Customize how objects are serialized to JSON in a WCF service


This post presents an improved version of the service presented in Cleaner JSON from a WCF service with webHttp behavior. I demonstrate how to customize serialization of an object to JSON.

Custom object

I define a new Person class, annotated using the DataContract attribute. The DataMember attribute applied to each attribute of the class allows us to specify an alternative name for the attribute, whether it is required to be present, the order in which it is serialized, and so on.

using System.Runtime.Serialization;

namespace RestService
{
    [DataContract()]
    public class Person : IExtensibleDataObject
    {
        [DataMember(Name = "id", IsRequired = false)]
        public string ID { get; set; }

        [DataMember(Name = "name", IsRequired = true)]
        public string Name { get; set; }

        [DataMember(Name = "numbers", IsRequired = false)]
        public string[] PhoneNumbers { get; set; }

        public ExtensionDataObject ExtensionData { get; set; }
    }
}

Service interface

The IRestService interface is modified to add additional method signatures that consume and return Person objects.

using System.ServiceModel;

namespace RestService
{
    [ServiceContract]
    interface IRestService
    {
        [OperationContract]
        void Options();

        [OperationContract]
        string Person(Person p);

        [OperationContract]
        Person GetPerson(string id);
    }

}

Service implementation

The service method Person receives an instance of Person using HTTP POST to URI /Person. WCF handles conversion of JSON to the Person object, and vice-versa. The service method GetPerson handles requests to retrieve details of a Person with an ID.

using System.Collections.Concurrent;
using System.ServiceModel;
using System.ServiceModel.Web;
using System.Threading;

namespace RestService
{
    [ServiceBehavior(InstanceContextMode = InstanceContextMode.PerCall)]
    public class RestServiceImplementation : IRestService
    {
        static private int nextID = 1;
        static ConcurrentDictionary<string, Person> people = new ConcurrentDictionary<string, Person>();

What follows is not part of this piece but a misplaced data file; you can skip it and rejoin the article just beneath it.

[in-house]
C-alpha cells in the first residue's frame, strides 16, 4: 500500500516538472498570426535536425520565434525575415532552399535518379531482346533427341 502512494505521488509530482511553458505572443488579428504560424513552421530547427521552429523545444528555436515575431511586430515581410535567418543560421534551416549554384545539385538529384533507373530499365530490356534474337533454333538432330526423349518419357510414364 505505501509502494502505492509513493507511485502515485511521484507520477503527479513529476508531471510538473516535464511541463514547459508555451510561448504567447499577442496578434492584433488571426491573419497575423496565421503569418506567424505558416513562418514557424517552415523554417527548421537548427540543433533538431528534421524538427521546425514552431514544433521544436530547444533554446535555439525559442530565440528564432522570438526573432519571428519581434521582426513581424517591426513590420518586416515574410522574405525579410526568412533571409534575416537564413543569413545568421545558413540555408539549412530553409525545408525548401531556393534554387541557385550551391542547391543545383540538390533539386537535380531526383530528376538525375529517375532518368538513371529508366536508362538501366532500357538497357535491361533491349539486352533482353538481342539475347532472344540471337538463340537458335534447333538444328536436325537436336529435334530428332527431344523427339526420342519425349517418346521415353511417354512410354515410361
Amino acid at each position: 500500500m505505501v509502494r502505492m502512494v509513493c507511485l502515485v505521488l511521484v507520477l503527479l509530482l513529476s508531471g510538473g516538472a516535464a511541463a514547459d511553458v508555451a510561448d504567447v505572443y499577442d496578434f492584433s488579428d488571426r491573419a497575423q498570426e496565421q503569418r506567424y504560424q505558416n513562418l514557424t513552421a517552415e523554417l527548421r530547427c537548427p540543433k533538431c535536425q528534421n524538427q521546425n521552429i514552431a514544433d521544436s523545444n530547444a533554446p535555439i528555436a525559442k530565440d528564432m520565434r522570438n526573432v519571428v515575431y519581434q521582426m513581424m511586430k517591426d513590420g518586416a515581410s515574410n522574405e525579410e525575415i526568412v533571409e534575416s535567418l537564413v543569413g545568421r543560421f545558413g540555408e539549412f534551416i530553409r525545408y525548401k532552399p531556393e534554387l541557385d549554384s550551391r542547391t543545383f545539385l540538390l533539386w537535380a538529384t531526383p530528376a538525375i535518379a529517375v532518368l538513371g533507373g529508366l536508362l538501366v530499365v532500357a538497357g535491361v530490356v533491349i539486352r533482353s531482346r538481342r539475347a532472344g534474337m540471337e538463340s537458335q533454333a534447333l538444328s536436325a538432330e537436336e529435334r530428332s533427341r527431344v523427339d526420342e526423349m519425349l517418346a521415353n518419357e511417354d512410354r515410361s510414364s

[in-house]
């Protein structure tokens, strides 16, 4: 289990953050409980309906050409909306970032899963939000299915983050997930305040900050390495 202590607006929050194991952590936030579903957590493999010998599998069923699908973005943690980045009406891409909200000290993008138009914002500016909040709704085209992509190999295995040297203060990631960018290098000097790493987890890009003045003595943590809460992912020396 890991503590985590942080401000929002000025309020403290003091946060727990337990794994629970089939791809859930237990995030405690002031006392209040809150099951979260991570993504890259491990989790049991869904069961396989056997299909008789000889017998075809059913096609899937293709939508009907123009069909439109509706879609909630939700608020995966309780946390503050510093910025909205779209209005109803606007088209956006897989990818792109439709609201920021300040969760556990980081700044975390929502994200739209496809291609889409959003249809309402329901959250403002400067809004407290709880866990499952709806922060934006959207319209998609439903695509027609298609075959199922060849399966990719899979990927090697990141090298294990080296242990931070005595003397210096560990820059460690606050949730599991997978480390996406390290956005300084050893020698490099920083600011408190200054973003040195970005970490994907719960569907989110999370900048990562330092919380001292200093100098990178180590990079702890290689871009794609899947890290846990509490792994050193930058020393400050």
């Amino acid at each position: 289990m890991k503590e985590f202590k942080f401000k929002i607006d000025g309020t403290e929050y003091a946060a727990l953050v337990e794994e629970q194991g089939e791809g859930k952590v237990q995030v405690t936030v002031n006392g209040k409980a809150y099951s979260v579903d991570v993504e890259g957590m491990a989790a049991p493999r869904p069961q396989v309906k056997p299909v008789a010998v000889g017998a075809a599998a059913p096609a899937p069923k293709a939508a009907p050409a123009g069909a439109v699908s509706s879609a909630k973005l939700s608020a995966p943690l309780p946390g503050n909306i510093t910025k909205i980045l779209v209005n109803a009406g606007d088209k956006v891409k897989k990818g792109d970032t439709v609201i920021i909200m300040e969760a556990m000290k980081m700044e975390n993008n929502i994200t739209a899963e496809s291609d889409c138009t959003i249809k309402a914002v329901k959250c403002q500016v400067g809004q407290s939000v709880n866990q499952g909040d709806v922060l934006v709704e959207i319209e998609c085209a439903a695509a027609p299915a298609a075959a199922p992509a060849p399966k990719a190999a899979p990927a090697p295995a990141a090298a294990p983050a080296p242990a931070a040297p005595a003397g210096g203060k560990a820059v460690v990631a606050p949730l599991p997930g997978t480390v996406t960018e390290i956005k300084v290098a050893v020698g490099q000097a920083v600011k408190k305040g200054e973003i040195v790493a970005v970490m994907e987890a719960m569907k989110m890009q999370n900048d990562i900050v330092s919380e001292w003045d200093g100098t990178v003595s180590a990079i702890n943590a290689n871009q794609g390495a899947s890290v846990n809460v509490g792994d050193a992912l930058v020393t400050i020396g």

#region IMyService Members

        [WebInvoke(Method = "OPTIONS",
            UriTemplate = "/*")]
        public void Options()
        {

        }

        [WebInvoke(Method = "POST",
            RequestFormat = WebMessageFormat.Json,
            ResponseFormat = WebMessageFormat.Json,
            UriTemplate = "/Person")]
        public string Person(Person p)
        {
            if(p.ID == null)
            {
                p.ID = nextID.ToString();
                Interlocked.Increment(ref nextID);
            }
            people[p.ID] = p;
            return p.ID;
        }

        [WebInvoke(Method = "GET",
            ResponseFormat = WebMessageFormat.Json,
            UriTemplate = "/Person/{id}")]
        public Person GetPerson(string id)
        {
            Person p;
            p = people.TryGetValue(id, out p) ? p : null;
            return p;
        }
        #endregion
    }
}

App.config

The app.config doesn’t need to be changed. It states for instance that our service endpoint is http://localhost:8002/restservice. Note the use of custom behavior webHttpCORS, that allows the service to accessed from other domains.

<?xml version="1.0" encoding="utf-8"?>
<configuration>
  <system.serviceModel>
    <bindings>
      <webHttpBinding>
        <binding name="webHttpBinding"/>
      </webHttpBinding>
    </bindings>
    <extensions>
      <behaviorExtensions>